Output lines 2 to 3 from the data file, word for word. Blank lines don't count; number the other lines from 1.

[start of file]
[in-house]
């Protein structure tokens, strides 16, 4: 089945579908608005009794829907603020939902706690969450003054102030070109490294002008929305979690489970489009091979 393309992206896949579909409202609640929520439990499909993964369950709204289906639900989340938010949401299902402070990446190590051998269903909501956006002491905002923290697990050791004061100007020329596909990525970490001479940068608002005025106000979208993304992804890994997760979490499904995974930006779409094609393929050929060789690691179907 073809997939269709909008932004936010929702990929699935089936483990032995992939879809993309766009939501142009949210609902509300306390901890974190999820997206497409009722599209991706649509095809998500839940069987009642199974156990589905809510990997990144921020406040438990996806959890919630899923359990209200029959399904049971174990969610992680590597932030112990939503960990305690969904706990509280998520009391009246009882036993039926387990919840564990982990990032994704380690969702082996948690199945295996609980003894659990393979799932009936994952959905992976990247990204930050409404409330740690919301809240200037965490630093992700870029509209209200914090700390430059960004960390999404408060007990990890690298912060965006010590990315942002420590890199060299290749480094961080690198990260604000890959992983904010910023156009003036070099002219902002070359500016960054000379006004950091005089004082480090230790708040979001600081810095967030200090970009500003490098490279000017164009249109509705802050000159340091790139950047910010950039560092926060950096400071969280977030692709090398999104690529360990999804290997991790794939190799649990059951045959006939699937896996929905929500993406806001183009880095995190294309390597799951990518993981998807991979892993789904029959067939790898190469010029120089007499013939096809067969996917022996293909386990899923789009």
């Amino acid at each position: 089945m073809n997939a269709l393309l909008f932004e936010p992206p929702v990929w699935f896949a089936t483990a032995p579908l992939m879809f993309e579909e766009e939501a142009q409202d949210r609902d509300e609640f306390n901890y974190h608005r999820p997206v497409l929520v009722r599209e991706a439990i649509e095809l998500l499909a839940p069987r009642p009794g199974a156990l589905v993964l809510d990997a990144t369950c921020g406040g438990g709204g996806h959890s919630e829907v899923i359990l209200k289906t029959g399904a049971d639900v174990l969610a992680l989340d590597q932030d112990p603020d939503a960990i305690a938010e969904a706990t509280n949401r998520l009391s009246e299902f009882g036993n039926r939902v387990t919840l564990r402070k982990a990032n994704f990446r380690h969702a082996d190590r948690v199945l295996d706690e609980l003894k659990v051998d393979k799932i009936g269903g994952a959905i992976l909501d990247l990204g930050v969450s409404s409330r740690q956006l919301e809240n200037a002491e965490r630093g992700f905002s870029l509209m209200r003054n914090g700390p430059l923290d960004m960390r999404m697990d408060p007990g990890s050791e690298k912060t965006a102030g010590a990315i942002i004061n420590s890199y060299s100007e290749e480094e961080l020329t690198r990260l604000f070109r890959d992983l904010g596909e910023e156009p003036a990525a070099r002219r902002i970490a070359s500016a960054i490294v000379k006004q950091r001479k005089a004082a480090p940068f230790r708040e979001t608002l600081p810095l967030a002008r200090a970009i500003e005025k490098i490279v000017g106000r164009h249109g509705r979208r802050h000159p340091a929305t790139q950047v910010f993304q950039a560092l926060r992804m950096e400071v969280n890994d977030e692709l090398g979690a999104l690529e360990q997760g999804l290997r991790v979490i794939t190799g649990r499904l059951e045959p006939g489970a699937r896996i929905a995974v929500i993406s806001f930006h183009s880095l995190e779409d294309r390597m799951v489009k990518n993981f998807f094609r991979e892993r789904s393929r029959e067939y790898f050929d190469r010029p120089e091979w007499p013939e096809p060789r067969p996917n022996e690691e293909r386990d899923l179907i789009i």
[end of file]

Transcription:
């Protein structure tokens, strides 16, 4: 089945579908608005009794829907603020939902706690969450003054102030070109490294002008929305979690489970489009091979 393309992206896949579909409202609640929520439990499909993964369950709204289906639900989340938010949401299902402070990446190590051998269903909501956006002491905002923290697990050791004061100007020329596909990525970490001479940068608002005025106000979208993304992804890994997760979490499904995974930006779409094609393929050929060789690691179907 073809997939269709909008932004936010929702990929699935089936483990032995992939879809993309766009939501142009949210609902509300306390901890974190999820997206497409009722599209991706649509095809998500839940069987009642199974156990589905809510990997990144921020406040438990996806959890919630899923359990209200029959399904049971174990969610992680590597932030112990939503960990305690969904706990509280998520009391009246009882036993039926387990919840564990982990990032994704380690969702082996948690199945295996609980003894659990393979799932009936994952959905992976990247990204930050409404409330740690919301809240200037965490630093992700870029509209209200914090700390430059960004960390999404408060007990990890690298912060965006010590990315942002420590890199060299290749480094961080690198990260604000890959992983904010910023156009003036070099002219902002070359500016960054000379006004950091005089004082480090230790708040979001600081810095967030200090970009500003490098490279000017164009249109509705802050000159340091790139950047910010950039560092926060950096400071969280977030692709090398999104690529360990999804290997991790794939190799649990059951045959006939699937896996929905929500993406806001183009880095995190294309390597799951990518993981998807991979892993789904029959067939790898190469010029120089007499013939096809067969996917022996293909386990899923789009």
């Amino acid at each position: 089945m073809n997939a269709l393309l909008f932004e936010p992206p929702v990929w699935f896949a089936t483990a032995p579908l992939m879809f993309e579909e766009e939501a142009q409202d949210r609902d509300e609640f306390n901890y974190h608005r999820p997206v497409l929520v009722r599209e991706a439990i649509e095809l998500l499909a839940p069987r009642p009794g199974a156990l589905v993964l809510d990997a990144t369950c921020g406040g438990g709204g996806h959890s919630e829907v899923i359990l209200k289906t029959g399904a049971d639900v174990l969610a992680l989340d590597q932030d112990p603020d939503a960990i305690a938010e969904a706990t509280n949401r998520l009391s009246e299902f009882g036993n039926r939902v387990t919840l564990r402070k982990a990032n994704f990446r380690h969702a082996d190590r948690v199945l295996d706690e609980l003894k659990v051998d393979k799932i009936g269903g994952a959905i992976l909501d990247l990204g930050v969450s409404s409330r740690q956006l919301e809240n200037a002491e965490r630093g992700f905002s870029l509209m209200r003054n914090g700390p430059l923290d960004m960390r999404m697990d408060p007990g990890s050791e690298k912060t965006a102030g010590a990315i942002i004061n420590s890199y060299s100007e290749e480094e961080l020329t690198r990260l604000f070109r890959d992983l904010g596909e910023e156009p003036a990525a070099r002219r902002i970490a070359s500016a960054i490294v000379k006004q950091r001479k005089a004082a480090p940068f230790r708040e979001t608002l600081p810095l967030a002008r200090a970009i500003e005025k490098i490279v000017g106000r164009h249109g509705r979208r802050h000159p340091a929305t790139q950047v910010f993304q950039a560092l926060r992804m950096e400071v969280n890994d977030e692709l090398g979690a999104l690529e360990q997760g999804l290997r991790v979490i794939t190799g649990r499904l059951e045959p006939g489970a699937r896996i929905a995974v929500i993406s806001f930006h183009s880095l995190e779409d294309r390597m799951v489009k990518n993981f998807f094609r991979e892993r789904s393929r029959e067939y790898f050929d190469r010029p120089e091979w007499p013939e096809p060789r067969p996917n022996e690691e293909r386990d899923l179907i789009i």